Nicole LaRose was standing in the pits of New Smyrna with a team she had sponsored when a visibly intoxicated man approached and started talking to members of the crew. She was aware that the drunk man and the crew were laughing—probably about her—but she ignored it. You have to, when you’re a woman at the race track; ignoring it and moving on is generally how LaRose copes. But she couldn’t ignore the man when he approached her to ask if she’d sleep with him before kissing her and smacking her ass, especially when she’d asked him multiple times to leave her alone.
“I’m desensitized to that stuff happening at the race track,” she told me. “But he decided he wasn’t done messing with me. He spanked me as hard as he could. I turned around, and everyone is looking. The guys are doing that awkward laugh, like, oh no, she’s about to flip out. And I sure did. But he kept getting close to me. I couldn’t get him away from me. I ended up having to leave my pit area because he wouldn’t get away.
“I was followed by my friends on the team. They just said, ‘oh, you’re beautiful, you should expect that to happen.’”
When I asked LaRose how she planned on dealing with the situation, she gave a weary sigh. “I just look toward the next event, trying to get my mind off what happened at New Smyrna.”
So, I have to ask: Men, what are you doing to make your fellow female, nonbinary, and trans race fans feel comfortable, both at the track and in everyday life?
Everyone who has ever watched a race knows that motorsport is a male-dominated field, from the drivers and crew to the sponsors and right down to the fans. But that ignores the number of women who have always served motorsport in some capacity and who are growing—if not in number, then at least in visibility—every year.
I’ve spent my career trying to highlight the accomplishments of women in motorsport and to show the often-exhausting process of being a race fan as someone who identifies as something other than male. And while the world is changing ever so slightly to accommodate fans from more diverse backgrounds, men, generally, view women as “infiltrating the pantheon” of this sanctified, testosterone-drenched sport.
I, for one, am tired of it—and I know a lot of other fans are, too. So, I’ve spent the past few months interviewing women who take part in motorsport in various ways: fans, sponsors, employees, and more. I wanted to get a sense of what it’s been like for these women and to convey an experience different (but still painfully similar) to my own. And a lot of the conversations I had were more astounding than I could have imagined.
So, men of the motorsport world, I’m asking you to sit down, read through, and ask yourself what you’re doing to make your fellow female race fans feel welcome. Have you asked her to justify herself as a fan by making her recite a list of as many Indy 500 winners as she can remember? Have you tried to flirt with her just because you saw her at the track? Hell, have you just stood by and said nothing while other men dogpiled her Twitter mentions to call her names? Because, unfortunately, it’s men who are responsible for a vast majority of women’s experiences, and it’s men who need to do more to put an end to the harassment.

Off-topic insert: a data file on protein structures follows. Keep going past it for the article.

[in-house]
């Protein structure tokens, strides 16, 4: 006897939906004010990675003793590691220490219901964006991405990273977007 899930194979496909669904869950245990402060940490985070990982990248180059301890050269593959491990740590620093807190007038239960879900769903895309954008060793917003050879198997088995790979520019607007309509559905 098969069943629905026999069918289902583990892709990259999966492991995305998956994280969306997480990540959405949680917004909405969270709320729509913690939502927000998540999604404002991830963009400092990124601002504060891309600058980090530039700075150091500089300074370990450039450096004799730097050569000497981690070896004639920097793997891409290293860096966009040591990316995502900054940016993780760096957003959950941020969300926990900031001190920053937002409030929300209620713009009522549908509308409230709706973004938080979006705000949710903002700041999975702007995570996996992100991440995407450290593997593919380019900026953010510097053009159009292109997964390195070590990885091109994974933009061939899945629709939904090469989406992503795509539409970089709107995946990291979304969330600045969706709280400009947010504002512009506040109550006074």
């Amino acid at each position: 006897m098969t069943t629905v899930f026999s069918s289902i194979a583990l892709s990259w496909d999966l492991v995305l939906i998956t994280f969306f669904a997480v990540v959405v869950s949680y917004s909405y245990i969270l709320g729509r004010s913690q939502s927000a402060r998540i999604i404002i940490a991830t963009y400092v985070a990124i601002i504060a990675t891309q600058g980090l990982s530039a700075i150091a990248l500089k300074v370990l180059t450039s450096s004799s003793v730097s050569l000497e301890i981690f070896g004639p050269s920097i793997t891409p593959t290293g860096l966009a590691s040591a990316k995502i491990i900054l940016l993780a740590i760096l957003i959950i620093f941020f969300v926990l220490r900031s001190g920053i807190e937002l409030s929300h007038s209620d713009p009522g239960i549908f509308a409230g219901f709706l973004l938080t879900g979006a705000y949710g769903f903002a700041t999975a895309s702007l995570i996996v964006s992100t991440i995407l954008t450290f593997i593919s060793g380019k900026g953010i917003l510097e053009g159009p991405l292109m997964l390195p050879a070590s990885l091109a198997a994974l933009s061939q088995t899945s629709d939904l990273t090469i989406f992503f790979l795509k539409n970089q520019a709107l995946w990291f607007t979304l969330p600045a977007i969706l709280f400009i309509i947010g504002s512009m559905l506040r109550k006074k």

After I spoke to Rachel Weiner and had digested our conversation, I cried. Her story represents my own personal fears as a woman working in motorsport.
Weiner took up a job at a short track during college before graduating to working with a NASCAR-adjacent company after securing her degree. She found herself on the road for weeks at a time traveling with the full NASCAR circus, often staying in the same hotels and trailers as her colleagues, drivers, and other folks that come with the stock car racing territory. After her time at the short track, she was used to the uncomfortable remarks men in the racing world would make to her.
But as she and her colleagues listened to live music in the Talladega infield in 2019, a man she considered to be a close friend placed his hand on her butt and pushed it further between her legs.
“I felt a hand on my backside, and it moved from under my butt basically onto my crotch. His hand was literally under me. And he started rubbing,” she said.
“I took a step forward and looked back at him, and I didn’t even say anything. It was just the most uncomfortable thing that I had to deal with because I thought of him as a friend. He works at a higher level, and I was really good friends with a lot of his friends. I liked my job. I didn’t want to face any backlash or any further issues or lose any friends. It’s so wrong because I felt like, as a female, if I did say something, my job would be harder.”
Weiner stayed silent. She and her friend never mentioned it to one another again. She didn’t tell anyone else. She felt she should report it to Human Resources, but she was afraid that it would have negative consequences on her career. But after almost a year—after she had quit the racing world entirely—she finally felt the courage to contact HR and let them know what had happened. She felt she had to if it had the chance to ever-so-slightly change the way men treat women in motorsport.